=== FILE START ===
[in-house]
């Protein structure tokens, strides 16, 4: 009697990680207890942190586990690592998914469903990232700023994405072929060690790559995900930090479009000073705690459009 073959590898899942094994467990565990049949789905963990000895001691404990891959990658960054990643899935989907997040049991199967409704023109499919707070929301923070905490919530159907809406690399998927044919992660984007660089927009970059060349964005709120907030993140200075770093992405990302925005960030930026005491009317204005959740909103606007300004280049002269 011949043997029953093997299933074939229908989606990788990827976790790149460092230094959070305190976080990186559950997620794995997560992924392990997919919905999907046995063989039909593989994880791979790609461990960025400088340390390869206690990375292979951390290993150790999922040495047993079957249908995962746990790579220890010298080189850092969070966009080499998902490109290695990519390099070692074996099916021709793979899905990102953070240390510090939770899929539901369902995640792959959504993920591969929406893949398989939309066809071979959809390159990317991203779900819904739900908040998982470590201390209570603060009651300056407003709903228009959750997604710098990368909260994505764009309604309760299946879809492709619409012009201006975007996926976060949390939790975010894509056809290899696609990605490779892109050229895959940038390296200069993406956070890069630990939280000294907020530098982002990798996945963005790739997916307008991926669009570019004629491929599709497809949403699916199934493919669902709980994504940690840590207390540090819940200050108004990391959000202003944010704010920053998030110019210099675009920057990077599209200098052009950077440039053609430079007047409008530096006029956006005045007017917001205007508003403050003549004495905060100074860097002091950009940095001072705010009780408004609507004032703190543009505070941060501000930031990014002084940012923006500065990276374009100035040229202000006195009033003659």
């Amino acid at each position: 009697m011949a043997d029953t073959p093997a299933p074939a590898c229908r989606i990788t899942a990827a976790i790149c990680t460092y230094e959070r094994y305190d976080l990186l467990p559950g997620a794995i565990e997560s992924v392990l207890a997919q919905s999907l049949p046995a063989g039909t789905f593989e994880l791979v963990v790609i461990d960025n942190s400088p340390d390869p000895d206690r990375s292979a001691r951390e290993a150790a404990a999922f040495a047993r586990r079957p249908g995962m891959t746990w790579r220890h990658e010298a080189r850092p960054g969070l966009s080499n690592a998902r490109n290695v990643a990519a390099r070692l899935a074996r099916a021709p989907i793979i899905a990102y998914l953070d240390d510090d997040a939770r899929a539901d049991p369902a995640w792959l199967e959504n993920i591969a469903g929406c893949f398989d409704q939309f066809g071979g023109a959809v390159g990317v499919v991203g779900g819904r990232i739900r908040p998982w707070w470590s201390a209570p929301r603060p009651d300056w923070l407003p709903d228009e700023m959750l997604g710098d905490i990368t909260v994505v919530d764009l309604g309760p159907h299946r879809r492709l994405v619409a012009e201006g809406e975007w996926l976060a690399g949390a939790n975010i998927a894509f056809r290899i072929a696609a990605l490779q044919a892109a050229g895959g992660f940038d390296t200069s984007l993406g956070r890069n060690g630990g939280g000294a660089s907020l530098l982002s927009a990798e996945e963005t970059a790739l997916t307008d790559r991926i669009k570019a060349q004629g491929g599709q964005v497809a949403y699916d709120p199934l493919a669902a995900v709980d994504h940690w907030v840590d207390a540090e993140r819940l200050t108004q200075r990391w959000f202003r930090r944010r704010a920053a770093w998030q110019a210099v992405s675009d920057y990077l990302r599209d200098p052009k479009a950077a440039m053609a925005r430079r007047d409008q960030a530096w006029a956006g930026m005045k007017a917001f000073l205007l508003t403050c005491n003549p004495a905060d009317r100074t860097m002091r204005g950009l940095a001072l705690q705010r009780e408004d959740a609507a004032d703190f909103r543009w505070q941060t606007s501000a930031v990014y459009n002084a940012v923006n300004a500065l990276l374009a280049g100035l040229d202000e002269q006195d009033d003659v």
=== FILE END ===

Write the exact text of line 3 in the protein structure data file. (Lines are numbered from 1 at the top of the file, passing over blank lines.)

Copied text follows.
């Amino acid at each position: 009697m011949a043997d029953t073959p093997a299933p074939a590898c229908r989606i990788t899942a990827a976790i790149c990680t460092y230094e959070r094994y305190d976080l990186l467990p559950g997620a794995i565990e997560s992924v392990l207890a997919q919905s999907l049949p046995a063989g039909t789905f593989e994880l791979v963990v790609i461990d960025n942190s400088p340390d390869p000895d206690r990375s292979a001691r951390e290993a150790a404990a999922f040495a047993r586990r079957p249908g995962m891959t746990w790579r220890h990658e010298a080189r850092p960054g969070l966009s080499n690592a998902r490109n290695v990643a990519a390099r070692l899935a074996r099916a021709p989907i793979i899905a990102y998914l953070d240390d510090d997040a939770r899929a539901d049991p369902a995640w792959l199967e959504n993920i591969a469903g929406c893949f398989d409704q939309f066809g071979g023109a959809v390159g990317v499919v991203g779900g819904r990232i739900r908040p998982w707070w470590s201390a209570p929301r603060p009651d300056w923070l407003p709903d228009e700023m959750l997604g710098d905490i990368t909260v994505v919530d764009l309604g309760p159907h299946r879809r492709l994405v619409a012009e201006g809406e975007w996926l976060a690399g949390a939790n975010i998927a894509f056809r290899i072929a696609a990605l490779q044919a892109a050229g895959g992660f940038d390296t200069s984007l993406g956070r890069n060690g630990g939280g000294a660089s907020l530098l982002s927009a990798e996945e963005t970059a790739l997916t307008d790559r991926i669009k570019a060349q004629g491929g599709q964005v497809a949403y699916d709120p199934l493919a669902a995900v709980d994504h940690w907030v840590d207390a540090e993140r819940l200050t108004q200075r990391w959000f202003r930090r944010r704010a920053a770093w998030q110019a210099v992405s675009d920057y990077l990302r599209d200098p052009k479009a950077a440039m053609a925005r430079r007047d409008q960030a530096w006029a956006g930026m005045k007017a917001f000073l205007l508003t403050c005491n003549p004495a905060d009317r100074t860097m002091r204005g950009l940095a001072l705690q705010r009780e408004d959740a609507a004032d703190f909103r543009w505070q941060t606007s501000a930031v990014y459009n002084a940012v923006n300004a500065l990276l374009a280049g100035l040229d202000e002269q006195d009033d003659v």